Textile stock is an expensive and valuable commodity. Its cost effectiveness relates directly to the length of time it can remain in service before it needs replacement and this life-cycle has a significant effect on the purchaser’s profitability.

However, the life of a textile does not depend solely on how carefully it is washed but also on the quality of the textile purchased and the way in which it is handled and used both in the laundry and by the customer.

The best way to maximise textile life is to have a complete textile management system.

Unless textile stock is managed correctly at all stages, the costs can soar out of all proportion turning a potentially profitable organisation into one that suffers financial losses.

Some laundries feel that implementing a comprehensive textile management system is not worth the time and effort involved. However, failing to manage stock correctly can have a much higher cost in the long term.

If fabric life falls below expectations then this can reduce profits and increase the number of customer complaints and in the worst cases result in the laundry going out of business.

A textile management system starts at the point of purchase. The specification needs to take account not only of the class of textile but also of the way the laundry will process it and the end-use environment.

For example, an hotelier may want to have a 400 thread count 100% cotton sheet for his rooms but if the laundry process involves linen going through a tunnel washer with a high-pressure membrane press, then the risk of damage could be high.

There is a wide range of important criteria relating to the specification of textiles and it is essential that these criteria are included in the specification to the supplier or manufacturer.

In general, most of the main reputable textile suppliers now work to the key performance specifications outlined in DD ENV 14237:2002 Textiles for the Healthcare Sector. These requirements are equally applicable to hospitality textiles and I recommend all textile buyers to obtain a copy and use it as a benchmark when specifying the type and quality of their textiles.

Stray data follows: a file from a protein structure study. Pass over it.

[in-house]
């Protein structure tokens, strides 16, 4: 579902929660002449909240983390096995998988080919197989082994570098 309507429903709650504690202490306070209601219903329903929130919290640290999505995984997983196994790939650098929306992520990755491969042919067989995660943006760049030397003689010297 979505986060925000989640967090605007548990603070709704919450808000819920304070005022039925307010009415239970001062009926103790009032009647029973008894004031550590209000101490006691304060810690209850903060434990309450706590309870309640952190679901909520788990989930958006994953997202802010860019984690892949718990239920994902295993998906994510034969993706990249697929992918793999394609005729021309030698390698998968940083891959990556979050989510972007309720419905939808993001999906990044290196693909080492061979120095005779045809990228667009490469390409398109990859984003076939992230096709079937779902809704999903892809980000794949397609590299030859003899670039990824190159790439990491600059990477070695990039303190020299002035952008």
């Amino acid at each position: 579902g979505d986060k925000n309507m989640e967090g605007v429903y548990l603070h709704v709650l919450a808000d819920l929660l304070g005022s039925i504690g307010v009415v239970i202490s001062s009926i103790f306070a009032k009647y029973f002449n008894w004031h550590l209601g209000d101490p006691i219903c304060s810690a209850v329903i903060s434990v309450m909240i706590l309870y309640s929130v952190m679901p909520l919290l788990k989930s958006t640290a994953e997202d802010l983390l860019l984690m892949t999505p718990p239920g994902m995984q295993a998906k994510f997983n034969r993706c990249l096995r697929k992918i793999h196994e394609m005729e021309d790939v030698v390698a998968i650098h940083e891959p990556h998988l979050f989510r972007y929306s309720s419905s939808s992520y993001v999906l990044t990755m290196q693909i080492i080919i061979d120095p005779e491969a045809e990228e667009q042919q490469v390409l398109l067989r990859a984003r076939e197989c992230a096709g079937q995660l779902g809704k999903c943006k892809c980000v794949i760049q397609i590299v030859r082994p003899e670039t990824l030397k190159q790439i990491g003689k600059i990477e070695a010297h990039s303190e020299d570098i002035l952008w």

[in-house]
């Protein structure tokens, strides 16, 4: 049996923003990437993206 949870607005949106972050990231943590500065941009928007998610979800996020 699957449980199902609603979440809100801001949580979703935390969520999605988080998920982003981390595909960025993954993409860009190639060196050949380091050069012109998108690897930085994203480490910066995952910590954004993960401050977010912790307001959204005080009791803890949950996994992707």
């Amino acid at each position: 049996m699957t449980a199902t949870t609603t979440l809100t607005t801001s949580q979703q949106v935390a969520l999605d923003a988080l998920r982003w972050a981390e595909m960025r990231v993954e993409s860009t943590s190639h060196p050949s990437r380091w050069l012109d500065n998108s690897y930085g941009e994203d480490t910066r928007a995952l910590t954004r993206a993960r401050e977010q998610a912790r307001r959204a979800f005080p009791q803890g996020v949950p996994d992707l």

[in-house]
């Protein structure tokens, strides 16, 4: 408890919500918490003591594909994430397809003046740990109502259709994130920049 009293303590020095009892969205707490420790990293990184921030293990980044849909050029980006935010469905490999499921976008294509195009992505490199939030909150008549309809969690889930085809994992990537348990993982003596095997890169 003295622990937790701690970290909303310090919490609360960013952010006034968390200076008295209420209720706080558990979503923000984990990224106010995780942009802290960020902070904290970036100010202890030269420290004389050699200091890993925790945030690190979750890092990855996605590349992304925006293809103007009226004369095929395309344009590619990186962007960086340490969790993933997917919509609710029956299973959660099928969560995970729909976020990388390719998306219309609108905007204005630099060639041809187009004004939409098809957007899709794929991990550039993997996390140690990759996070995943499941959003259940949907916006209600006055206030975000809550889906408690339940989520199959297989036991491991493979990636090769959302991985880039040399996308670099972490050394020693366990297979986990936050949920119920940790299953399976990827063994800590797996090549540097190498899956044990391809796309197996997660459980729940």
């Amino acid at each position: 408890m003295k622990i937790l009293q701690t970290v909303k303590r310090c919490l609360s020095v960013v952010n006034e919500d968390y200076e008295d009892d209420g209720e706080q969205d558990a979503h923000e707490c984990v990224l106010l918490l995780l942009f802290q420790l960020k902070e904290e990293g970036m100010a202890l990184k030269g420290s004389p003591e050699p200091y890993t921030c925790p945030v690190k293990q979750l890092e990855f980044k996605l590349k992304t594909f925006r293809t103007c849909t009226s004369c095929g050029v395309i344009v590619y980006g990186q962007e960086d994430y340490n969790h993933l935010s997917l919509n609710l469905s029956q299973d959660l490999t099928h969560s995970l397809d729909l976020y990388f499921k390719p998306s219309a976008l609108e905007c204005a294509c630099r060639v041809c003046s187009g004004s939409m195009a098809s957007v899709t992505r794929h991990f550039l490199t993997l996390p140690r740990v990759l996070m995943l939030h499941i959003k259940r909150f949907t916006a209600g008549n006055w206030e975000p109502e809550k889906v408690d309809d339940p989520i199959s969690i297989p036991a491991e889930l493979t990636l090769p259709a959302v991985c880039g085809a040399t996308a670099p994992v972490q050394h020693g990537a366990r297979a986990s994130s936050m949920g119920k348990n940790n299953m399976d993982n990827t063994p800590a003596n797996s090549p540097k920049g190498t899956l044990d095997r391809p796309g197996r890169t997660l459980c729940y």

The next step in a properly managed system is to ensure that the textiles that are delivered meet the specification.

Most of the main distributors will have a customer service policy that includes testing several samples from each consignment or batch to ensure that they “do what it says on the box”.

However, it’s always worth checking with the supplier that this is the case. If the supplier does not carry out such checks, then the laundry should do so. Failure to check consignments can lead to dire consequences six or nine months later when latent defects, such as excessive shrinkage, become apparent and fitted sheets or duvet covers have to be replaced prematurely because they no longer fit the bed.

There are several important checks that can be carried out quickly and easily without resorting to expensive and sophisticated laboratory testing.

Are the finished dimensions correct or within tolerance levels?

Are the seams, hems and stitch lines straight and do they follow the warp and weft of the fabric?

Is the material the right colour/shade?

Failure to check the consignment before placing it into circulation can cause a lot of additional work and increase costs significantly when a fault is discovered. This could be long as nine months after the textiles have gone into service.